-By Jeremy Milani
Used with permission from SNH Parents: Connecting Southern New Hampshire Families
Just under a month ago we took our first extended road trip with our two-and-a-half-year-old daughter. Before hitting the road we asked for tips and trips to help us survive. You delivered and in this post we’ll share the most popular tips. In future posts we’ll share specifics on some of the products we tried while on the road plus share links to online resources.
Have Car Seats Inspected
Sure you may have had your car seat for quite a while, but are you sure it’s installed correctly? Why not plan to have it checked before heading out for a long drive. Check out www.usa.safekids.org for more information and a directory of inspection station.
Allow Plenty of Extra Time
I was surprised by how much extra time we needed. It seemed like we were constantly stopping for one reason or another. Just accept that your trip will take much longer than your GPS or Google Maps says it will, particularly if you’re traveling with young children. And no matter why you’re stopping, be sure to let everyone out of the car as much as possible.
Know Where You’re Going
Again, this may seem obvious, but trust me when I say that the last thing you want to do is get lost during the middle of a tantrum. And there will be tantrums. Even if you have a GPS unit, make sure you have paper maps just in case.
We had a GPS, but we also packed a copy of Drive I-95. This unique flipbook let’s you know what amenities are available at each exit on I-95 from Massachusetts to Florida and also includes information on radar traps, select attractions and more. If you’re traveling on I-95, you need this book, it’s that simple. I’m a huge fan of technology, but when we needed gas or wanted to figure out which exit was best for the next rest stop, this book was simply faster to use than the GPS.
Pack Surprise/Activity Bags
This was the most common recommendation, and one that that my parents used when I was a kid. Basically you fill a bag with small surprises (think dollar store) for each child. These can be handed out at regular intervals or as rewards for certain behavior (“I need you to be quiet for the next 15 minutes while we get back to the interstate…”) Just be sure to choose gifts that can be used in the car. For example, books are a great idea, but only if your child doesn’t get carsick while reading.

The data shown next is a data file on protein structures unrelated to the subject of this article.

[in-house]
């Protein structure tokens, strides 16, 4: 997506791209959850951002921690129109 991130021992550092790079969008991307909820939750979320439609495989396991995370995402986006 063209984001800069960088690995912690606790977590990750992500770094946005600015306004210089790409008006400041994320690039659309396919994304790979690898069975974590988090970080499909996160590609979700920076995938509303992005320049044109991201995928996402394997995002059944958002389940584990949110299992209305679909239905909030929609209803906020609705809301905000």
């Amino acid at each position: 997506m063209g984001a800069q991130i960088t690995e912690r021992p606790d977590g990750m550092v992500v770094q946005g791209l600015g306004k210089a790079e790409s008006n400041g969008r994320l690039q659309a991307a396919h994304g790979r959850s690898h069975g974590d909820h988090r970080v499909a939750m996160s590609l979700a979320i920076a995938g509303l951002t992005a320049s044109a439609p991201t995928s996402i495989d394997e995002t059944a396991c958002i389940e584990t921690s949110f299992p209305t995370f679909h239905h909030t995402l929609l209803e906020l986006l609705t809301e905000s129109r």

Bring a Digital Camera for Your Kids
Many people suggested letting kids use a digital camera to create a record of the trip themselves. One person also suggested using taking pictures of a favorite doll or toy in various places along the way.
While you may let older kids use your primary camera, you may want to pick up a “disposable” digital camera or find a used one on craigslist. There are also several “kid-friendly” digital cameras available for younger travelers. We took the V-Tech Kidizoom camera for a test run on our trip and will post a full review soon.
Portable DVD Players are Awesome!
OK, I could argue about the importance of quality family time, but there were times on the trip when the portable DVD player really helped calm our daughter down. She was most happy with familiar movies, a plus because she could still follow the movie even with the sound turned down fairly low. The low volume allowed us to continue to interact with her while she watched. Of course, you may also want to bring headphones along.
Bring Along Some Good Music